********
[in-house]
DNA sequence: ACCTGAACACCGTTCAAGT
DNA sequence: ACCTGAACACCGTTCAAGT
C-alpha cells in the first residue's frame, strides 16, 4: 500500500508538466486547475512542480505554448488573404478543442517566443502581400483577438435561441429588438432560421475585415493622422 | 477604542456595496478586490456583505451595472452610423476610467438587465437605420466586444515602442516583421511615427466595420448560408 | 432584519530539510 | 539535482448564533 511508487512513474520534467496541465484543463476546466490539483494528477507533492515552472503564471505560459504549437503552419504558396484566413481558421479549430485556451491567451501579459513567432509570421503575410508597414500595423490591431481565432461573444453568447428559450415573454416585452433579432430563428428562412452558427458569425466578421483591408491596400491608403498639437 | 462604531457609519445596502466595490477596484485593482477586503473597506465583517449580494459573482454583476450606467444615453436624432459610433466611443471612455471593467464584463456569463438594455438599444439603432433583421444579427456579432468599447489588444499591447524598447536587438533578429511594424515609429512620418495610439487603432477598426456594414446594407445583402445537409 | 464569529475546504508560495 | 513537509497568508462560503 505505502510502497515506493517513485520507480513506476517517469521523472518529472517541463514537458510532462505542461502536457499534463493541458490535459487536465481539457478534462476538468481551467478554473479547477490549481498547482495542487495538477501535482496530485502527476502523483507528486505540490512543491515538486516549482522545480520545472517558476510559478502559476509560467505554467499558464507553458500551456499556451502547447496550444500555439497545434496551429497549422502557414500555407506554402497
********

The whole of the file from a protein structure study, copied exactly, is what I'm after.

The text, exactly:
[in-house]
DNA sequence: ACCTGAACACCGTTCAAGT
DNA sequence: ACCTGAACACCGTTCAAGT
C-alpha cells in the first residue's frame, strides 16, 4: 500500500508538466486547475512542480505554448488573404478543442517566443502581400483577438435561441429588438432560421475585415493622422 | 477604542456595496478586490456583505451595472452610423476610467438587465437605420466586444515602442516583421511615427466595420448560408 | 432584519530539510 | 539535482448564533 511508487512513474520534467496541465484543463476546466490539483494528477507533492515552472503564471505560459504549437503552419504558396484566413481558421479549430485556451491567451501579459513567432509570421503575410508597414500595423490591431481565432461573444453568447428559450415573454416585452433579432430563428428562412452558427458569425466578421483591408491596400491608403498639437 | 462604531457609519445596502466595490477596484485593482477586503473597506465583517449580494459573482454583476450606467444615453436624432459610433466611443471612455471593467464584463456569463438594455438599444439603432433583421444579427456579432468599447489588444499591447524598447536587438533578429511594424515609429512620418495610439487603432477598426456594414446594407445583402445537409 | 464569529475546504508560495 | 513537509497568508462560503 505505502510502497515506493517513485520507480513506476517517469521523472518529472517541463514537458510532462505542461502536457499534463493541458490535459487536465481539457478534462476538468481551467478554473479547477490549481498547482495542487495538477501535482496530485502527476502523483507528486505540490512543491515538486516549482522545480520545472517558476510559478502559476509560467505554467499558464507553458500551456499556451502547447496550444500555439497545434496551429497549422502557414500555407506554402497